Daily Fishing and Outdoor Report

Monday, November 29, 2010: Stripering has slowed down for the moment. I made some calls and checked some emails but found nothing dramatic to pass on. I will assure that it is far, far from over out …

Monday, November 29, 2010:

Stripering has slowed down for the moment. I made some calls and checked some emails but found nothing dramatic to pass on. I will assure that it is far, far from over out there. In fact, some side-ass winds we’ll see in advance of an arriving cold front could spark another burst of bass by tomorrow or the next day.

It was ideal wreck fishing today. It remains a case of getting to structure before the pack. Diane D. had an 8-pound tog, the largest fish the learner angler had ever caught. Dang if she didn’t get royally poked when her soon-to-be hubby tried to school her how to unhook a fish. A tog is surely one of the worst fish to use when offering hands on unhooking lessons. They’re slippery as an eel, they have mouth skin that refuses to let go of a hook and they have a nasty dorsal fin. Most of all, they can lie there seemingly resigned to being unhooked then throw a tantrum out of the blue – which was the case with Diane. Being a good sport, she won’t be pursuing legal action. Guess what she does for a living?

(Donations greatly appreciated. Jay Mann, 222 18th Street, Ship Bottom, NJ 08008-4418. PayPal: jmann99@hotmail.com)

************ Update found rod and reel ******************

For the many (11) folks who contacted me about lost rod ands reel setups – in response to an email by Dr. Paul -- the set-up was found while he was surf fishing in Brant Beach. There was a Diawa reel involved. Sorry for those who held a flicker of hope for their lost gear.

Below are just a few emails about lost fishing equipment that maybe someone has come across. I’ll include the others once I get the go ahead from the anglers:

Jay: I just read your article and the e-mail about the pole. About a month ago I was fishing at 19th Street and an older man told me he witnessed a guy loose a pole at the 17th Street Jetty. That’s all I know but it may have been someone close to us in Ship Bottom. Sorry I don't have any more info on it. See you on the beach. Peace Dan



My name is Ed Mc. and I am one of the nuts that let the fish get the better of me. The rod and real was stolen by some darn big fish near the Chatsworth jetty in Beach Haven. The information you need is the rod and reel identification. The rod is a TICA ten foot medium action carbon fibre surf rod. the reel is a Shimano Baitrunner model 6500B. I can be contacted by email by reply to my email and if it appears to be it, I'd really like to know how far the fish went with it attached to him. A reply of "it's not yours" would also be appreciated. Thanks for your efforts to find the owner what ever the case. If it is it we will have to work out the exchange. Margaret at jingles bait and tackle will be glad to hold it for me if you are down sometime soon. If not i will be back down from Warminster Pa. 1-215-443-5678.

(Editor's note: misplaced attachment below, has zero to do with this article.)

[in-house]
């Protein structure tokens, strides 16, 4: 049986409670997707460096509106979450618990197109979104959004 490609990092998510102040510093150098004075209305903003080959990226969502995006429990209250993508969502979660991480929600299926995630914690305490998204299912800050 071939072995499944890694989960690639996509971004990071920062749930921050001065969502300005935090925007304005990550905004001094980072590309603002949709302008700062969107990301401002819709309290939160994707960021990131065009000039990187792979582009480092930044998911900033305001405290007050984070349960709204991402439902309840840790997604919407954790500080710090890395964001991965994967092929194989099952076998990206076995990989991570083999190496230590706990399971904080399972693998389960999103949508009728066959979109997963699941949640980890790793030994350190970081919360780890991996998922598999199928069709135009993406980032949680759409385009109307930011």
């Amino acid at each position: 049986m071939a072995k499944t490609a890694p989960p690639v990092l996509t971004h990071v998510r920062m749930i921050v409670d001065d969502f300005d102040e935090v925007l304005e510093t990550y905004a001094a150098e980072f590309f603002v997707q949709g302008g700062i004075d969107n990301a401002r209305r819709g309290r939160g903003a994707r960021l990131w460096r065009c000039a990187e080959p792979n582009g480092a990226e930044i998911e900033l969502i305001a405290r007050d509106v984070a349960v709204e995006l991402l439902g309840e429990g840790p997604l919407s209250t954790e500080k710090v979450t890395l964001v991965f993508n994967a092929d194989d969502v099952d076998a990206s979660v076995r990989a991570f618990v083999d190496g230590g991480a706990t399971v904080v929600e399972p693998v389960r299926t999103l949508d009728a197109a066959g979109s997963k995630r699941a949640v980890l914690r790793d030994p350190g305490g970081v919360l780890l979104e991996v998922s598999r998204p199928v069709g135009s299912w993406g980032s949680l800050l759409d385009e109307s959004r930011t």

Ed McGlynn


HI jay, I see Paul reeled in a pole, reel and terminal gear while fishing. I lost a rod last November 9th, south of Jap hole. it was a 12 foot ugly stick with a BG60 spinner which was new at the time..Got the word out but nothing since that time until now. If it is my outfit, its been in salt water for a year, what could be left. maybe it is mine. let me know either way please. Thanks. Les S.


Dear Mr. Mann, I was reading the Sandpaper and noticed the e-mail from Paul about the fishing pole he pulled up. I may be the forlorn lamenting fisherman that he refers to. In late August, I was drifting for flounder in Little Egg Inlet just north of the Brigantine barrier islands when my pole must have snagged and was pulled into the water. I often wondered if anyone or myself would ever recover it. The 6ft pole was a greenish color and the short butt handle was a tan cork color. It was a light action pole with flounder rig attached. The rig had gold a j hook tied with a white bucktail and a yellow bead with a lime green oval float with a 3 ounce bank sinker. Please let me know if this is possibly my fishing pole, It would be some story if it is Thank you........Bob


Jay, It’s a long shot but I lost my Loomis rod and an older green Penn reel in the surf Loveladies when I went up to get something from my car. I was devastated because the rod was a gift and the reel had belonged to my father.. If the one Paul found isn’t mine, maybe someone else came up with mine. I lost it in September so the damage might already be done to the reel. The rod might still be good.

Here is a long involved release from RFA: November 29, 2010 - Starting January 1, saltwater fishermen in New Jersey will be required to pay $15 to the federal government in order to fish upon state coastal waters. To avoid the fee, New Jersey need only pass Senate Bill number S1122 which is now resting in the Senate Environment Committee chaired by Piscataway Democrat Senator Robert Smith. An Assembly version (A823) has already passed (54-16) which would allow the state to apply for "exempted state designation from the federal registration requirements" and would require the New Jersey Department of Environmental Protection (DEP) to maintain a free annual registry program to meet the new federal mandate for data collection.